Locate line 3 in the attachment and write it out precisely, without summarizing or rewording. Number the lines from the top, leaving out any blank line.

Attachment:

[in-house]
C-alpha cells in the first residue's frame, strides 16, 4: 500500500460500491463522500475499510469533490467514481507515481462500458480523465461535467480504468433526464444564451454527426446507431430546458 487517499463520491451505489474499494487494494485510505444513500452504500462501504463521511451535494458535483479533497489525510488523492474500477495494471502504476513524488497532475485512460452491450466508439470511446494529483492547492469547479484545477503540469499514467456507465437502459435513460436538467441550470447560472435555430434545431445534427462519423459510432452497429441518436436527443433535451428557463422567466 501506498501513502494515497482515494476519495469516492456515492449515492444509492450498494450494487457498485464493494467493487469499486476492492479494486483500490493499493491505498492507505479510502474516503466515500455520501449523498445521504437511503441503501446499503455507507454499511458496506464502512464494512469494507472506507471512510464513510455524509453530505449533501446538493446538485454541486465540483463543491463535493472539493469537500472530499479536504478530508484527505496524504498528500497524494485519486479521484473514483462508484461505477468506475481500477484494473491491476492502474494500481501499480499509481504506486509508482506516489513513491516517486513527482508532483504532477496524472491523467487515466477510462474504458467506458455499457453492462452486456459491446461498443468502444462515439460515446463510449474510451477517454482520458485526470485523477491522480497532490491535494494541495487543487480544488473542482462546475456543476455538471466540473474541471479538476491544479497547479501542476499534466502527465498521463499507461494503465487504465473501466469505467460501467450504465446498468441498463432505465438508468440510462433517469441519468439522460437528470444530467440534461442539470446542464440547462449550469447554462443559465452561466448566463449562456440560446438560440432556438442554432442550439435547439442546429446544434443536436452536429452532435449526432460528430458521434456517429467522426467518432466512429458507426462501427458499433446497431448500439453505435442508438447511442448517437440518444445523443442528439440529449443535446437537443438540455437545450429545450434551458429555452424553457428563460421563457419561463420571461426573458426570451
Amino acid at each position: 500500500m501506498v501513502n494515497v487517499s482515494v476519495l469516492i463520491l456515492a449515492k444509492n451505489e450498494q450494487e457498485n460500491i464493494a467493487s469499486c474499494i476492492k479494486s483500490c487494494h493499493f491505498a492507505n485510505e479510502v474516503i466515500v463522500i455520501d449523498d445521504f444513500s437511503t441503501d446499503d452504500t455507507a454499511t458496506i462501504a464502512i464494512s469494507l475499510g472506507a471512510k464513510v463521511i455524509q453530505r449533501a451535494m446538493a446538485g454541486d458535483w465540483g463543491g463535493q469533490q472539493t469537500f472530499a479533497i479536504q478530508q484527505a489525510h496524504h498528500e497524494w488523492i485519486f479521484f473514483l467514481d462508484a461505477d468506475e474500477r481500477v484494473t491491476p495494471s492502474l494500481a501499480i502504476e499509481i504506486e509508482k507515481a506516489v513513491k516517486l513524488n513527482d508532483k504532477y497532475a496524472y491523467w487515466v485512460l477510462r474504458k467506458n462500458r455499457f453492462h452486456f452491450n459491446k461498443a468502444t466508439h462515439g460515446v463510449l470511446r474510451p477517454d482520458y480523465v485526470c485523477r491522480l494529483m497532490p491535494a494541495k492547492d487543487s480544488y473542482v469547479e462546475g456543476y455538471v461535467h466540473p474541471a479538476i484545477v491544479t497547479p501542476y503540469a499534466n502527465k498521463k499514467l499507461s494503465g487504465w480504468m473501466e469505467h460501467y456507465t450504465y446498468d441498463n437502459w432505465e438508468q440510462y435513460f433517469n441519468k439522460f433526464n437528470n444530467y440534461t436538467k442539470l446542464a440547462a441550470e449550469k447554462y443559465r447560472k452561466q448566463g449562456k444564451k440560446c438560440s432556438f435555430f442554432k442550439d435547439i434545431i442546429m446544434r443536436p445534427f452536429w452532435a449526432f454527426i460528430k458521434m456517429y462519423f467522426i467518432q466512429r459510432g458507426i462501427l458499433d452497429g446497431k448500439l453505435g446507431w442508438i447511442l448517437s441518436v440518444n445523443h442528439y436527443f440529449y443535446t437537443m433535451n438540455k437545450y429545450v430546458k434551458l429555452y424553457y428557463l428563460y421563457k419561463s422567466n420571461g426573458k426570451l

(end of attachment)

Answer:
Amino acid at each position: 500500500m501506498v501513502n494515497v487517499s482515494v476519495l469516492i463520491l456515492a449515492k444509492n451505489e450498494q450494487e457498485n460500491i464493494a467493487s469499486c474499494i476492492k479494486s483500490c487494494h493499493f491505498a492507505n485510505e479510502v474516503i466515500v463522500i455520501d449523498d445521504f444513500s437511503t441503501d446499503d452504500t455507507a454499511t458496506i462501504a464502512i464494512s469494507l475499510g472506507a471512510k464513510v463521511i455524509q453530505r449533501a451535494m446538493a446538485g454541486d458535483w465540483g463543491g463535493q469533490q472539493t469537500f472530499a479533497i479536504q478530508q484527505a489525510h496524504h498528500e497524494w488523492i485519486f479521484f473514483l467514481d462508484a461505477d468506475e474500477r481500477v484494473t491491476p495494471s492502474l494500481a501499480i502504476e499509481i504506486e509508482k507515481a506516489v513513491k516517486l513524488n513527482d508532483k504532477y497532475a496524472y491523467w487515466v485512460l477510462r474504458k467506458n462500458r455499457f453492462h452486456f452491450n459491446k461498443a468502444t466508439h462515439g460515446v463510449l470511446r474510451p477517454d482520458y480523465v485526470c485523477r491522480l494529483m497532490p491535494a494541495k492547492d487543487s480544488y473542482v469547479e462546475g456543476y455538471v461535467h466540473p474541471a479538476i484545477v491544479t497547479p501542476y503540469a499534466n502527465k498521463k499514467l499507461s494503465g487504465w480504468m473501466e469505467h460501467y456507465t450504465y446498468d441498463n437502459w432505465e438508468q440510462y435513460f433517469n441519468k439522460f433526464n437528470n444530467y440534461t436538467k442539470l446542464a440547462a441550470e449550469k447554462y443559465r447560472k452561466q448566463g449562456k444564451k440560446c438560440s432556438f435555430f442554432k442550439d435547439i434545431i442546429m446544434r443536436p445534427f452536429w452532435a449526432f454527426i460528430k458521434m456517429y462519423f467522426i467518432q466512429r459510432g458507426i462501427l458499433d452497429g446497431k448500439l453505435g446507431w442508438i447511442l448517437s441518436v440518444n445523443h442528439y436527443f440529449y443535446t437537443m433535451n438540455k437545450y429545450v430546458k434551458l429555452y424553457y428557463l428563460y421563457k419561463s422567466n420571461g426573458k426570451l